AIDS Groups Worried About Backlash Against Nevirapine Use in Pregnant Women, Say Drug Only Way to Prevent MTCT
December 21, 2004
Some HIV/AIDS treatment groups have expressed "alarm" about a possible backlash against the use of the antiretroviral drug nevirapine among pregnant women to reduce the risk of mother-to-child HIV transmission because of a recent series of Associated Press articles concerning clinical trials of the drug, the New York Times reports (McNeil, New York Times, 12/21). The articles concerned NIH's research on the use of nevirapine in single doses among HIV-positive pregnant women in Uganda to determine the drug's ability to reduce the risk of vertical HIV transmission. The initial results from the research, which began in 1997, showed that the drug prevented HIV transmission to newborns in as many as half of the births. However, by early 2002, medical safety specialists, an auditor with NIH and the drug's manufacturer Boehringer Ingelheim all cited "widespread" problems with the research in Uganda -- including a failure to receive participants' consent about changes in the study, administration of incorrect doses, and delays and underreporting of fatal and life-threatening reactions to the drug. Because of the reported problems, NIH suspended the research for 15 months from spring 2002 to summer 2003 to review the trial and take corrective steps. Earlier this month, Edmund Tramont, director of the National Institute of Allergy and Infectious Diseases Division of AIDS, admitted that he altered a safety report on the use of nevirapine in pregnant women to change its conclusions and remove negative information about the drug (Kaiser Daily HIV/AIDS Report, 12/20).
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South African opposition parties have called for the continued use of nevirapine to reduce the risk of mother-to-child HIV transmission in response to a letter posted on the ruling party's Web site last week, South Africa's Business Day reports (Mabuza, Business Day, 12/20). Last week, the African National Congress accused the United States of treating Africans like "guinea pigs" and "entering into a conspiracy" with a German pharmaceutical manufacturer to conceal potential adverse effects of nevirapine. The letter also implied that there had been numerous deaths because of nevirapine use that had been covered up by U.S. officials "to promote their own ends" (Kaiser Daily HIV/AIDS Report, 12/20). Costa Gazi, a spokesperson for the Pan Africanist Congress, said that "hundreds of thousands" of HIV-positive women in countries such as South Africa and Brazil have taken the drug "without any side effect," according to Business Day. "The ANC is still angry that the Constitutional Court ordered government to supply HIV-positive mothers with a drug to prevent the transmission of the virus to their children. President (Thabo) Mbeki has not yet grasped the fact that the deadliest enemy facing the country is the scourge of HIV," Gazi said. Butch Steyn, a spokesperson for the Democratic Alliance, said that nevirapine currently is the only feasible method of preventing vertical HIV transmission, according to Business Day (Business Day, 12/20).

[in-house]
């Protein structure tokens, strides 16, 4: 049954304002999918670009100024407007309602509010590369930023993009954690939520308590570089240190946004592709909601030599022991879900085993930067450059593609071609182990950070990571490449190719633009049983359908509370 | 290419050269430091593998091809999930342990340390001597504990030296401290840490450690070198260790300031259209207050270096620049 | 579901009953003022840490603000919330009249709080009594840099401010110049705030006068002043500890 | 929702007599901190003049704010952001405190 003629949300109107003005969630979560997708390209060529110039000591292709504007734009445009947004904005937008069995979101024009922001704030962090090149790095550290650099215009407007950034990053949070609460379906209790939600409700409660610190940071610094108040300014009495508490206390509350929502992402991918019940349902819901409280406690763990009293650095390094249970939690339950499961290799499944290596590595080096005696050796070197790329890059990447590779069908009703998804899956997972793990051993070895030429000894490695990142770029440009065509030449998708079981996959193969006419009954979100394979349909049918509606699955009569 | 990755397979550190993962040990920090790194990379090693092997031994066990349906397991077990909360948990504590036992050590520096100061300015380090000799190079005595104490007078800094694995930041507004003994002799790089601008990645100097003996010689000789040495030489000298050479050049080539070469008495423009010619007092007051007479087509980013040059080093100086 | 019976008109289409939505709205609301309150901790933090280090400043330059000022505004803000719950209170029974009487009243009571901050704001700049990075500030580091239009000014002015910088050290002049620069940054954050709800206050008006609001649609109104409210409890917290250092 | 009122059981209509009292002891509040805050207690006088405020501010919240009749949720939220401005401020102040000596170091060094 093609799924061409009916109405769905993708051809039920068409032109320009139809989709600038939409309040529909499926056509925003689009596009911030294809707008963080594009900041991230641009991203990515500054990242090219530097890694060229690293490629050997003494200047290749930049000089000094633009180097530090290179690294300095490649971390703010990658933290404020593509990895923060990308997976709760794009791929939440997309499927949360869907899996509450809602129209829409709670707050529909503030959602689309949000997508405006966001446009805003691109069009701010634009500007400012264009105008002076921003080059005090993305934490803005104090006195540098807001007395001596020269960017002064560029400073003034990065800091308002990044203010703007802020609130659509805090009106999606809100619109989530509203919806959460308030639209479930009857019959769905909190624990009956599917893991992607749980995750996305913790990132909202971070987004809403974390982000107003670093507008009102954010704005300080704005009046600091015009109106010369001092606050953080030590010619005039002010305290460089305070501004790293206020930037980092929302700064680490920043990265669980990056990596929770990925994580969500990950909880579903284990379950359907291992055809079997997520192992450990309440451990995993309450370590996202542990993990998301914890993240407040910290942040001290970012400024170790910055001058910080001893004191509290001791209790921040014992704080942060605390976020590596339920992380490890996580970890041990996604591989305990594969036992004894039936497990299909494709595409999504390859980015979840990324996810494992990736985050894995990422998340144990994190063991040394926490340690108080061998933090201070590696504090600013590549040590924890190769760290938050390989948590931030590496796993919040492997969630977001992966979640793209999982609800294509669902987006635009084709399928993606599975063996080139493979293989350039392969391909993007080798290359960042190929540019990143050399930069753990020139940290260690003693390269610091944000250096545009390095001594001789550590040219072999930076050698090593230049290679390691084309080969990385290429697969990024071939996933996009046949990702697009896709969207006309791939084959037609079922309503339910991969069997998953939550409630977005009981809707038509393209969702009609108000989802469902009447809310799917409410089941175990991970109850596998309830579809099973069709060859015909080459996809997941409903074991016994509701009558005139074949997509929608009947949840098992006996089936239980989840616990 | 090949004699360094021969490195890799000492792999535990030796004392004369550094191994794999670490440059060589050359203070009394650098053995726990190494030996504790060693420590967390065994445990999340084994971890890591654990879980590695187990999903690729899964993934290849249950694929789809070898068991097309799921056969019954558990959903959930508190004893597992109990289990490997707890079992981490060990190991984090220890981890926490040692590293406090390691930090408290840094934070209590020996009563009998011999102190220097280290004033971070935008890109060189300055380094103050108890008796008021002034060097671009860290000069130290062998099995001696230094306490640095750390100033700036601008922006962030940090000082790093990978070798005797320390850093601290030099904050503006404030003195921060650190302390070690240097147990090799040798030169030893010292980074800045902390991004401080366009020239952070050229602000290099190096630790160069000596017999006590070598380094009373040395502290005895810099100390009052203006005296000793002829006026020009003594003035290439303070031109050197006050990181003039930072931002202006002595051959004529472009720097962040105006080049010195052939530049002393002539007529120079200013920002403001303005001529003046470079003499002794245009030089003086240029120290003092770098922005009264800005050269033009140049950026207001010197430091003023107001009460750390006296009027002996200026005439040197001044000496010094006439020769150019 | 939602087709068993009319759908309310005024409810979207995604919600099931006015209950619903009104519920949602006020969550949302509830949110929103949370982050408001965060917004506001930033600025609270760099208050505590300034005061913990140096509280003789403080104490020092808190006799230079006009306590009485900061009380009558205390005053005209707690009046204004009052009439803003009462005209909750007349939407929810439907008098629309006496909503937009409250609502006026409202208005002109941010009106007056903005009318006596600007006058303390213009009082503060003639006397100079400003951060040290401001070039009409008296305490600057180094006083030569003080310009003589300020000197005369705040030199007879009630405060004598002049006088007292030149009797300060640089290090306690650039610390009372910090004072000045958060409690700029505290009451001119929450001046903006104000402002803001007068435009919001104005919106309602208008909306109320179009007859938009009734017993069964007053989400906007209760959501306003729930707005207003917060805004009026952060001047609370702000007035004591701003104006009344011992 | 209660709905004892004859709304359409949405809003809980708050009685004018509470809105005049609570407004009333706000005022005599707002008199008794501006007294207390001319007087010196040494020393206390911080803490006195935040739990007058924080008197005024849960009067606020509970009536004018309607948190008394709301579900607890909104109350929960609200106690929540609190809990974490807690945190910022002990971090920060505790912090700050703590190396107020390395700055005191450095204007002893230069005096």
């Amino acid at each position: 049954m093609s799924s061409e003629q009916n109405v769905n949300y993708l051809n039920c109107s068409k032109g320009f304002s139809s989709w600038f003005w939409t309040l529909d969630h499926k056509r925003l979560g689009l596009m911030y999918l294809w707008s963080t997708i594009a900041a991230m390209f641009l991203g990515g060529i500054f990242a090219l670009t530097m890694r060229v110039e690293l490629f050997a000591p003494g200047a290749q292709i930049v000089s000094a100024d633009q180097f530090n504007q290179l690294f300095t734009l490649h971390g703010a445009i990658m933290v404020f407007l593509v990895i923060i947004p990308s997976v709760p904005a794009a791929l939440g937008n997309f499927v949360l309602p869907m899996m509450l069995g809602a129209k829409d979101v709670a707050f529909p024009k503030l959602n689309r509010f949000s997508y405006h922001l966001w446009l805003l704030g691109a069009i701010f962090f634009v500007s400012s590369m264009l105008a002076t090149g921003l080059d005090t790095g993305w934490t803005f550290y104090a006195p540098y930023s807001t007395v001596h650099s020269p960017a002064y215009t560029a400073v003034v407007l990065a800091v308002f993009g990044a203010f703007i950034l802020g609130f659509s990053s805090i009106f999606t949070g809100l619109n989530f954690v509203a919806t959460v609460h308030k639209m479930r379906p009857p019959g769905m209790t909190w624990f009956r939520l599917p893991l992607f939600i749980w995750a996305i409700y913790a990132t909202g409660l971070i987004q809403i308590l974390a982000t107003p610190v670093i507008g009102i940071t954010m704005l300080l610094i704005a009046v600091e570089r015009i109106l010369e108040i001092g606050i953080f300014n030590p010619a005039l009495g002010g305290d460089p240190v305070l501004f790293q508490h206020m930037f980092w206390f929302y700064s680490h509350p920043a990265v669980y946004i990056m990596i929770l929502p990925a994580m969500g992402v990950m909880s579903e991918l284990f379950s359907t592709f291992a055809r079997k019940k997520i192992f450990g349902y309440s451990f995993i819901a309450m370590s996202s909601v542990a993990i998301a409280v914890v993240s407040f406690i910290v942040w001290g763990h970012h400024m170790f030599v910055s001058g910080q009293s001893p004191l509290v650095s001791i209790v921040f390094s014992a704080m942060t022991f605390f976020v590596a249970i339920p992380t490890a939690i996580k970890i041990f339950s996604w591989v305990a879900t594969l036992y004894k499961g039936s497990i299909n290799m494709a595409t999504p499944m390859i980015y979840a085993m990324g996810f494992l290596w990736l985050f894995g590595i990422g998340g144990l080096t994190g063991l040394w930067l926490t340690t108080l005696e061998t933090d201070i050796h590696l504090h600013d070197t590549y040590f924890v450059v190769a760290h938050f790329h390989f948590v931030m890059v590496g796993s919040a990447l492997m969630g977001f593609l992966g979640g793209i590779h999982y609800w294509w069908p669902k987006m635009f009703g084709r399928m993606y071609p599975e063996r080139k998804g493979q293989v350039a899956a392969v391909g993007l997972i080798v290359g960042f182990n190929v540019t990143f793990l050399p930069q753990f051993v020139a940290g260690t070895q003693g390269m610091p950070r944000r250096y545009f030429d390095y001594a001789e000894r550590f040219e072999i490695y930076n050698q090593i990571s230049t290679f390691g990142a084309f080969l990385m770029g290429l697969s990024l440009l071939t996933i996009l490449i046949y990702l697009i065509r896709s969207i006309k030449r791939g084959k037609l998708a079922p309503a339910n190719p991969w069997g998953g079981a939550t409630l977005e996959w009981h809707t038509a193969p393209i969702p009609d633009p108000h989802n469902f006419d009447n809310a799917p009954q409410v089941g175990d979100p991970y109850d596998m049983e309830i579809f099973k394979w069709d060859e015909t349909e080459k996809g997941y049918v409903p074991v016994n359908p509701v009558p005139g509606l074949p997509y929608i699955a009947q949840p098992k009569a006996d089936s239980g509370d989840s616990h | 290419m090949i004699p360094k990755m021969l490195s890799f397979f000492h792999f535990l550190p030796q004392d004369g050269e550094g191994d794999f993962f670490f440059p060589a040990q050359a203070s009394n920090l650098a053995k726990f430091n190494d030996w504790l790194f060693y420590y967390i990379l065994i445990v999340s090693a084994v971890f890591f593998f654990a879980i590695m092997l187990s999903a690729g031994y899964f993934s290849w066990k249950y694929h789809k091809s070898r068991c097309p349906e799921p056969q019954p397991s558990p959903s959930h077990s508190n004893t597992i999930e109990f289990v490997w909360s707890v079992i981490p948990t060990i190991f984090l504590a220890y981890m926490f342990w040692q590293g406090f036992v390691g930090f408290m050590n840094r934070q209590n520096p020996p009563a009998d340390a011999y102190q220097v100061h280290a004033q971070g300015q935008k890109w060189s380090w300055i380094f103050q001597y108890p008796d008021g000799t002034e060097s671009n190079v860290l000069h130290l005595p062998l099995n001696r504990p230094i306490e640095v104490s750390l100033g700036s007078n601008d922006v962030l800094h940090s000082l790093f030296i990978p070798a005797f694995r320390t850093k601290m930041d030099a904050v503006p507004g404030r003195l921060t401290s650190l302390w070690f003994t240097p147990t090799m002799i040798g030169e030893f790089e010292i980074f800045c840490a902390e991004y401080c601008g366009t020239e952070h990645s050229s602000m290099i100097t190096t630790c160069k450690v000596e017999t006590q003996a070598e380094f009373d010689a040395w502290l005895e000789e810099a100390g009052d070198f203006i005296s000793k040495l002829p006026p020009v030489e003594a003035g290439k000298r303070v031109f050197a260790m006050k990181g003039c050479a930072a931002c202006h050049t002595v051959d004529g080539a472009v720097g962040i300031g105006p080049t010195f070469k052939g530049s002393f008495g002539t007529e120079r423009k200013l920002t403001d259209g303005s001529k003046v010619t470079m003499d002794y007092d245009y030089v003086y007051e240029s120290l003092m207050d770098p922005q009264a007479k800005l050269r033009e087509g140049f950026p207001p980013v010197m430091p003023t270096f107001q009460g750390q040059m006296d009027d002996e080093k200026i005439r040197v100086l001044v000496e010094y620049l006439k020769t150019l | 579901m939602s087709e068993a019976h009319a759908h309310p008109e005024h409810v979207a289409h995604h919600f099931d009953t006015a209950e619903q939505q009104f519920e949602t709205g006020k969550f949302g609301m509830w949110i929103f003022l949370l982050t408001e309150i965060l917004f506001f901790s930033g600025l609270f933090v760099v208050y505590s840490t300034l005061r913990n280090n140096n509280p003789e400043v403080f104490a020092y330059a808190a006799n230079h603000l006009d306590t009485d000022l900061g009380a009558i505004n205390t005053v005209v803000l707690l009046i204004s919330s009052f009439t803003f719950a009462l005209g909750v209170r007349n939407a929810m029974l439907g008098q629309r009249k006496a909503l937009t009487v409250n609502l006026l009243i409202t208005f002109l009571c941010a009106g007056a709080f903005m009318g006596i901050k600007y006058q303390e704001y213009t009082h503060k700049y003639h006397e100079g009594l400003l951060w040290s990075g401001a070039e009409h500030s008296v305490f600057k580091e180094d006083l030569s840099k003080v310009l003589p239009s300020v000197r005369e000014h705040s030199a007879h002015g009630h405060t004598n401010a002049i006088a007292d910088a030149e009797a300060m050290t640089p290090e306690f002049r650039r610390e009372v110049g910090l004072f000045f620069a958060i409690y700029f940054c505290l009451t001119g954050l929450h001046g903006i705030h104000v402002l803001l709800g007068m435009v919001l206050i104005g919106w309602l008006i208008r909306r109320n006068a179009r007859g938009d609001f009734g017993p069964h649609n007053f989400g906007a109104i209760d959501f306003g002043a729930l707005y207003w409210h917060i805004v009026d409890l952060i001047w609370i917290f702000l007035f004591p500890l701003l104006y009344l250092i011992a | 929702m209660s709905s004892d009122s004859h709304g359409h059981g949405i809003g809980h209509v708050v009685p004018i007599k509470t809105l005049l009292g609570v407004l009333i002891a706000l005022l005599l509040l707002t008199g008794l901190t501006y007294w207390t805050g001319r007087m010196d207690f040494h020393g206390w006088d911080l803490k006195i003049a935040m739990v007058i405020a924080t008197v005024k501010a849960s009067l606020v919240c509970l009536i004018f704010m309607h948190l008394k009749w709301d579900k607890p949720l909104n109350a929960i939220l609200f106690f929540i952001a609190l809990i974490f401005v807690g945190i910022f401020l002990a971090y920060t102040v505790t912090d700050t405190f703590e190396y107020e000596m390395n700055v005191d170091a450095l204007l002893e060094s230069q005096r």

NPR's "NPR News with Tony Cox" on Monday included a discussion about the controversy surrounding nevirapine. Guests on the program included Rev. Jesse Jackson, founder of the not-for-profit organization Rainbow/PUSH Coalition; Dr. Clifford Lane, acting deputy director of the National Institute of Allergy and Infectious Diseases; and Ivan Walks, former head of the Washington D.C. Department of Health (Cox, "NPR News with Tony Cox," NPR, 12/20). The complete segment is available online in RealPlayer.
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This article was provided by Henry J. Kaiser Family Foundation. It is a part of the publication Kaiser Daily HIV/AIDS Report. Visit the Kaiser Family Foundation's website to find out more about their activities, publications and services.